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Vivien's Baltimore: Enterprise and Self-Sufficiency

  Coming to Baltimore | Arts & Culture | Church and Community Life
  Wartime Economy | Enterprise and Self-Sufficiency | Activism

Black Baltimore's economy wasn't fueled solely by the war, by any means. African American businesses grew from within, nurtured from the roots by fraternal societies and social organizations.

Groups like the black Elks, the Prince Hall Masons, and the Social Arch Club formed important networks for growing enterprises during the segregated era. Future Supreme Court justice Thurgood Marshall's family managed a store on the West side for many years.

Now it was a joy to be a member of the Masonic organization because you're in company with a number of persons who are idealistic, whose principals are lofty and all of that. So it is pleasure being around and a part of them. It also gives you the security of knowing that if you're ever in a jam you got persons who you can call on, not only for yourself but to support your family, whatever the need may be.
-- Sam Daniels, Grandmaster Emeritus, Prince Hall Masons, on the benefits of being a Mason

Small businesses here spawned a culture of vending that went out to residents. Baltimore's Arabbers -- men who sold goods from horse-drawn wagons -- continued a tradition begun in the 19th century. Arabbers used unique musical calls to attract customers.

My grandmother was the first black female entrepreneur in Lafayette Market. Now it goes way, way back beyond my comprehension, but the story that was told to me is that my grandmother, who had seven children, came to Baltimore, because her husband died and there was really no place for them on the farm. It was in the ingenuity of that woman, and being strong, and knowing she had to provide for that family that I think she could see the idea to open a stall in the market. And I think it was very wise and smart on her part because that was one place where she knew that she could make money. She was an itinerant preacher, and she preached in various holy and sanctified churches in the city but there certainly wasn't an income for her. So when she opened that stall, she opened it and sold produce. And she knew that she had contacts, having come from Carroll County, the persons that could supply that, for her to sell. And she opened her stall, she made a living for her family. And she did that until she got old and sick and could no longer work. And by that time her children were grown.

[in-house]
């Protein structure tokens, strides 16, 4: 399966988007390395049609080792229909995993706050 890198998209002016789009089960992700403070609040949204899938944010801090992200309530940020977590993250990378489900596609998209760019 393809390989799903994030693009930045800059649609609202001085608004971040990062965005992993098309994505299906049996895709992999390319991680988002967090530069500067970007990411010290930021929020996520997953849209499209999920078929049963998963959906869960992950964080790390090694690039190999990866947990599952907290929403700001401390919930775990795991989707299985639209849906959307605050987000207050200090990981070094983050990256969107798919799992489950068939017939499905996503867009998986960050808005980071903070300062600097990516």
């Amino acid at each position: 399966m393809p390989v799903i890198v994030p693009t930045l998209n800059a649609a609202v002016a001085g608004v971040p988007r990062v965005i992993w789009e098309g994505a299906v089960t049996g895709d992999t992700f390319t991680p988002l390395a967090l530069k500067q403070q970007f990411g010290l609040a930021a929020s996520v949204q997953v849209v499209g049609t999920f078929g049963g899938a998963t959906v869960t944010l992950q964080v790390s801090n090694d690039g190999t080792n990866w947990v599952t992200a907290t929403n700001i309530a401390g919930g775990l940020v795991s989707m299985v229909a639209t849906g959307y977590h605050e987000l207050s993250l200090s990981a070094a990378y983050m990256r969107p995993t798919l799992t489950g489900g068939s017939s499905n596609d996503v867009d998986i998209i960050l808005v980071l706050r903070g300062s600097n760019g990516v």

-- Dorothy Daugherty on her family's connection to the Layfayette Market

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